I do not believe it was an accident that David was on that rooftop. I think he accomplished what he set out to do – to get to lust after a beautiful woman. You see, as much as we would like to convince ourselves and others, we enjoy the sin with which we struggle. Think about it: gluttons do not gorge themselves on lettuce and carrots but fried chicken and Little Debbie snacks; the prideful do not revel in their failures but successes. We struggle with sin that we enjoy and struggle with stopping. And sin works the same way for us today as it did with David thousands of years ago.
13 Let no one say when he is tempted, “I am being tempted by God,” for God cannot be tempted with evil, and he himself tempts no one. 14 But each person is tempted when he is lured and enticed by his own desire. 15 Then desire when it has conceived gives birth to sin, and sin when it is fully grown brings forth death.James 1:13-15
When “it” happens for us, it begins in our hearts and minds. The idea is like a lure. It looks good to us. We occupy our minds with thinking about it until the point that the desire becomes acceptable to us. Once it becomes acceptable to us, it is only a matter of time before what is accepted becomes practiced.
We need to realize that, while the mechanics of sin is simple, the reality of it is not. James talks to us about how sin “brings forth death”. This is not a new truth; it is literally as old as mankind. We inherit the nature to sin from great-great-grand-daddy Adam. But our practice of sinning is our own. Romans 6:23 tells us that “the wages of sin is death”. And that is exactly what David found himself confronted with.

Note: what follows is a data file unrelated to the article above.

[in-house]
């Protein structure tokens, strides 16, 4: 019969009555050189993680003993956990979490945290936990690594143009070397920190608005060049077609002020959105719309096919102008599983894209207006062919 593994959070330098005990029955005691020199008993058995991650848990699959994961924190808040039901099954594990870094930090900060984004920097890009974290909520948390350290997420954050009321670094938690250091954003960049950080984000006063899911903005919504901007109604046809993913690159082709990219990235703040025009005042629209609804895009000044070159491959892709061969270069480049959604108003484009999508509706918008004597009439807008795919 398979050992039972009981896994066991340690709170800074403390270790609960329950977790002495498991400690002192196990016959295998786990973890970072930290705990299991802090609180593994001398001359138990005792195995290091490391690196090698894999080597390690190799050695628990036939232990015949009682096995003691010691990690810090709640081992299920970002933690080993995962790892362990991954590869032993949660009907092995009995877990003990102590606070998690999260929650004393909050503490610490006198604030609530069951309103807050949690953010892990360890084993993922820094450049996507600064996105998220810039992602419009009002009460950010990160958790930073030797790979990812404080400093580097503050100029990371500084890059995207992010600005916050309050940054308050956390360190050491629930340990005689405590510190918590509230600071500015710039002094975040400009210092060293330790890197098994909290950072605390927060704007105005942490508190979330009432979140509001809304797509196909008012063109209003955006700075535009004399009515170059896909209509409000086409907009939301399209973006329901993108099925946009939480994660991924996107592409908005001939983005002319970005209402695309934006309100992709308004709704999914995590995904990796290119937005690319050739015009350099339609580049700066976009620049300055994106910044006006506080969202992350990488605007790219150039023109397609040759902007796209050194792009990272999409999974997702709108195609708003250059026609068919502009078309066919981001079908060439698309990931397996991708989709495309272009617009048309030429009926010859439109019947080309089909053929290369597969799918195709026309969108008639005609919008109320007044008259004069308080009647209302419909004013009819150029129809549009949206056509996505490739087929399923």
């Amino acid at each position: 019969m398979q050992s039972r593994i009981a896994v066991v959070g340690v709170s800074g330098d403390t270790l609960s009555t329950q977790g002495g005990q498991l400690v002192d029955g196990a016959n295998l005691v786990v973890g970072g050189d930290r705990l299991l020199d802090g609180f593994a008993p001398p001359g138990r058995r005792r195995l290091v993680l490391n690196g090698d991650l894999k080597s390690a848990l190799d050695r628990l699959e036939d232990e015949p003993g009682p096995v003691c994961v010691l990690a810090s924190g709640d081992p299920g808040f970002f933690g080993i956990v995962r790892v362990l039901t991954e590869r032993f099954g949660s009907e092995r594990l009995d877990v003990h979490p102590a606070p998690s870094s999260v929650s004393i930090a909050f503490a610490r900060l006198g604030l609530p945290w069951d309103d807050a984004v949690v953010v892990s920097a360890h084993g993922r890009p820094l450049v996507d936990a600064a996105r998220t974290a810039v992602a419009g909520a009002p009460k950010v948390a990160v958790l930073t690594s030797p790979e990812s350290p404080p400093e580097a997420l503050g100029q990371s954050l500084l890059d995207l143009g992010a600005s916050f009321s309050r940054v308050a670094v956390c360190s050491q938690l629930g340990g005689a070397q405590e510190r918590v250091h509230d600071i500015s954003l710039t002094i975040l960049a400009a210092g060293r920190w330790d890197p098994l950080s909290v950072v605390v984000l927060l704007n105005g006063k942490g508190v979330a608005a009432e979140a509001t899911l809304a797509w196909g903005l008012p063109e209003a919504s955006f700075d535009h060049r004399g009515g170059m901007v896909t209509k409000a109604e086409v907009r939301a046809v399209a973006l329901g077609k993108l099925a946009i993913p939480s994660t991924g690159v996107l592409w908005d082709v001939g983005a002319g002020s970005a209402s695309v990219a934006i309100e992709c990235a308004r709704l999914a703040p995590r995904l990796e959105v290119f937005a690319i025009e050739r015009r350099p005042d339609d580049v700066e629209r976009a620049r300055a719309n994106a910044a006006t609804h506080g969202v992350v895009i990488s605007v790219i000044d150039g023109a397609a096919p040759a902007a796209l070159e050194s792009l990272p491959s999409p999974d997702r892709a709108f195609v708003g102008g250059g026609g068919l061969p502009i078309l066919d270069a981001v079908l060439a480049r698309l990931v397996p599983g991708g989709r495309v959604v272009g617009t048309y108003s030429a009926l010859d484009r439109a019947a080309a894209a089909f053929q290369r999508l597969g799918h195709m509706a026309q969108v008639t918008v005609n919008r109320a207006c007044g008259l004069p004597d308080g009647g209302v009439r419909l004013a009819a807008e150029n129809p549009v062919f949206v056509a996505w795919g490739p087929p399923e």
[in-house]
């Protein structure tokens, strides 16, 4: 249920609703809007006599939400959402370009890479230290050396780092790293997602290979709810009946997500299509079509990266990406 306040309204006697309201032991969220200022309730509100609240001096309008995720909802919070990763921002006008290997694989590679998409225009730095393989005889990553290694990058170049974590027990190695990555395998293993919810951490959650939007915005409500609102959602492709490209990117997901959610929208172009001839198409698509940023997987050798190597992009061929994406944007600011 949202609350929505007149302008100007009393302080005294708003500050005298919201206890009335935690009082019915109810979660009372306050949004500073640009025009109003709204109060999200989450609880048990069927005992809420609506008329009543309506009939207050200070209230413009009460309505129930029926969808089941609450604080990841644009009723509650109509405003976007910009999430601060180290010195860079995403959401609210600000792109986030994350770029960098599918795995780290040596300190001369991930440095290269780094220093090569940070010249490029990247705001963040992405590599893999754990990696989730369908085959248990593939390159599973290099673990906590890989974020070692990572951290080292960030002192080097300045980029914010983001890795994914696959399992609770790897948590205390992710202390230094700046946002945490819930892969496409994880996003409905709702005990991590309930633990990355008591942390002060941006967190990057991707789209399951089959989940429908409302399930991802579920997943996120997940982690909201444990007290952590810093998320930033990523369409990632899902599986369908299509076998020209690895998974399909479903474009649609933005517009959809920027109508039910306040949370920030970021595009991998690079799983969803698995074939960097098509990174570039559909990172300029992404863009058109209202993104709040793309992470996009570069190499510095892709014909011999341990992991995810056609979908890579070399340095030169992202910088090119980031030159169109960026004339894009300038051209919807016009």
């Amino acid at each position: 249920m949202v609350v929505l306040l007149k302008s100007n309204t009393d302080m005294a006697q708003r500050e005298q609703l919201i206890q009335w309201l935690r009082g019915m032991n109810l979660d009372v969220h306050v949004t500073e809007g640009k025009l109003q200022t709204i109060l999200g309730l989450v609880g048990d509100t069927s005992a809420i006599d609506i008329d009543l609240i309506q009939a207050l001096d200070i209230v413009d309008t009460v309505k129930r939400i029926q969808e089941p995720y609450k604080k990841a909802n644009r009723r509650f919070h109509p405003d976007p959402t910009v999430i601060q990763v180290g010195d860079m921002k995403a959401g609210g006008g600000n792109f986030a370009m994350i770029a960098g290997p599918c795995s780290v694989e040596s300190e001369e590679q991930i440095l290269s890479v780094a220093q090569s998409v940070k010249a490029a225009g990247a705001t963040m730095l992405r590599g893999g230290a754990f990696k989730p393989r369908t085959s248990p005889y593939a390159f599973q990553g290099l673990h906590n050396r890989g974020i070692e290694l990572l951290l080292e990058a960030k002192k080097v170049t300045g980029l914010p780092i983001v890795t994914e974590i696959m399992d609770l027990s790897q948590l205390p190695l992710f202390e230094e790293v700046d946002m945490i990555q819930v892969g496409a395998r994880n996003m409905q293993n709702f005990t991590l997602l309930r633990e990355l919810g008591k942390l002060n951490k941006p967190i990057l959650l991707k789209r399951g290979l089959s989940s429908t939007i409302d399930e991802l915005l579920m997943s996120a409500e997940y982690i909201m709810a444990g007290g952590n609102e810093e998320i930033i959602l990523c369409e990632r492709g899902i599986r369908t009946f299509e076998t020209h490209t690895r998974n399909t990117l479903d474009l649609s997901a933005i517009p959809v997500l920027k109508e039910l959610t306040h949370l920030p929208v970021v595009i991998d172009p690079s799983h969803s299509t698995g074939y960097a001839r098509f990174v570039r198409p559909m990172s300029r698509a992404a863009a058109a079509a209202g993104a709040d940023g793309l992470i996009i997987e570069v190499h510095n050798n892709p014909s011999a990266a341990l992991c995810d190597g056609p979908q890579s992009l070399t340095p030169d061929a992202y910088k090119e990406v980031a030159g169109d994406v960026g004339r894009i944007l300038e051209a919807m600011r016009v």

You can follow the story in 2 Samuel 11. David lusts after Bathsheba and then sleeps with her. Not only is he a married man, but she is the wife of one of his mighty men. Their act of sin ends with her becoming pregnant. David’s cover up goes to great lengths before ending with him having her husband, Uriah killed.
2 Samuel 12 shows us how God confronted David in his sin through the prophet Nathan. I urge you to read it. God confronts us in our sin through the Word as well. David’s sin cost him the life of the child of his and Bathsheba’s union. I cannot explain it. The reality of it pains me to my soul. It is just what God’s Word tells us happened. Just as it tells us that “sin brings forth death”. It is the truth.
But there is good news even in sadness. Repentance restores us to God. Once God’s judgment and punishment showed up in David’s life, look at his response:
Then David arose from the earth and washed and anointed himself and changed his clothes. And he went into the house of the Lord and worshiped.2 Samuel 12:20a
David turned from his sin and back to God. The Bible records David’s cry to God in repentance in Psalm 51, a passage that we will be walking through over the next few weeks.
It is my hope and prayer that you learn what it is to repent and turn back to God. I can attest to how painful a thing it is to be confronted with sin. But I can also testify to how worthy God is and how sweet it is to be restored to Him. So, if you want to experience a time of refreshing in the presence of the Lord, I pray that the Lord will grant you repentance (2 Timothy 2:25) and, instead of death, you experience Life in Christ:
But God, being rich in mercy, because of the great love with which He loved us, even when we were dead in our trespasses, made us alive together with Christ – by grace you have been saved….Ephesians 2:4-5
There is grace greater than our sin, and I pray you embrace it in Christ Jesus!